Naemi Victoria sends in the clowns.

Who will have the last laugh when the world ends? Clowns, apparently. At least according to George Kane’s Apocalypse Clown which recently won Best Irish Film at the 35th Galway Film Fleadh. The film certainly delivers what the title promises. It follows a group of three disheartened clowns who haven’t looked on the bright side in a while, at least not until a major solar flare throws the world into utter chaos. The eccentric trio then teams up with an ambition-riddled reporter and embark on an adventurous journey to lay the increasingly smelly corpse of clowning idol Jean DuCocque to rest. 

Considering the dead clown’s name, one might already be able to tell which direction the film’s humour is heading. Prepare yourselves for a 102-minute-long exploration of the mysterious depths of human existence told through a delicate repertoire of subtle jests. Joking aside, the name ‘DuCoque’ certainly heralds the overall tone of Apocalypse Clown which eagerly seizes any opportunity for clownish comedy. Some bits are good for a laugh. Others are more deserving of an exhausted eyeroll. Either way, the punchlines keep coming.

Apocalypse Clown’s plot is firmly set in Ireland but quickly moves from one location to the next. From Dublin to a funeral with ambivalent pantomiming, to a forest rave where laughter is not the best medicine, drugs are.  The film lives from its fast-paced storytelling. It doesn’t give the audience much time to reminisce about the events unfolding on screen. Racing from one absurd scene to the next in a yellow Renault 4, the film hits the odd speed bump though. Some of the jokes slip on a banana peel – but fail to land. At other times, the pacing feels off; scenes stick around for too long and leave you wondering why characters are still talking.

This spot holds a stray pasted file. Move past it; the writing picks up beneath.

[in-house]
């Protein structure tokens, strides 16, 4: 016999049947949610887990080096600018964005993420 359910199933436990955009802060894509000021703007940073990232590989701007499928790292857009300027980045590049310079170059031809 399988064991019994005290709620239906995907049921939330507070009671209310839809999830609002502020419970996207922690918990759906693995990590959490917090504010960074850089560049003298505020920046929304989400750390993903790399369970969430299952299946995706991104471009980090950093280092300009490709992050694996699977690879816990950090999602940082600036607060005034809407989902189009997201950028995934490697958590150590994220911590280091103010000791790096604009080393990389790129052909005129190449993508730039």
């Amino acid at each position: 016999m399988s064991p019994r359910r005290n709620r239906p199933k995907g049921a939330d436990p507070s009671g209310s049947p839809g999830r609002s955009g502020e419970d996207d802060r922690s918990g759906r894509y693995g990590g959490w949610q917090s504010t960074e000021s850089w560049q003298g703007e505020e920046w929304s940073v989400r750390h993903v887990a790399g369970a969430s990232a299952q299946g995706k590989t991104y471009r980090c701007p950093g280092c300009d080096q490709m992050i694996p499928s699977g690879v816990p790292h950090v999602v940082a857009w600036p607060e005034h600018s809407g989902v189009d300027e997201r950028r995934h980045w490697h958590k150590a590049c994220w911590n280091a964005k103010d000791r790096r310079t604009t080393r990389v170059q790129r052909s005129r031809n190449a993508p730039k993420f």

In terms of performances, Natalie Palamides’ is one of the most memorable. She plays a self-taught ‘street-clown’ called Funzo who is probably related to Stephen King’s IT. Where Funzo goes, chaos follows. This becomes clear early on when she starts a bitter feud against her rivals, namely the Statue of Liberty and James Joyce. The two living statues become driving (literally) antagonists in the narrative and start chasing the scary clown and her friends in a quest for revenge. What may sound like an average Friday afternoon for Funzo is certainly something we haven’t seen on screen before. Her tendency toward the occasional bloodshed is likely the main contributor to the IFCO rating of the film. “Strong language and violent scenes” is a nice way of putting it. 

All in all, Apocalypse Clown promises an unhinged road trip that embraces laughter-for-laughter’s-sake. While its highly concentrated blend of humour does not cater to all tastes, the sheer number of jokes and ridiculous visuals will get at least one laugh out of you. And if not, it’s worth waiting till the credits. They will have you marvel at jobs like ‘juggling consultant’ and then wonder what their day-to-day must look like.

Apocalypse Clown is in cinemas from 1st September 2023.


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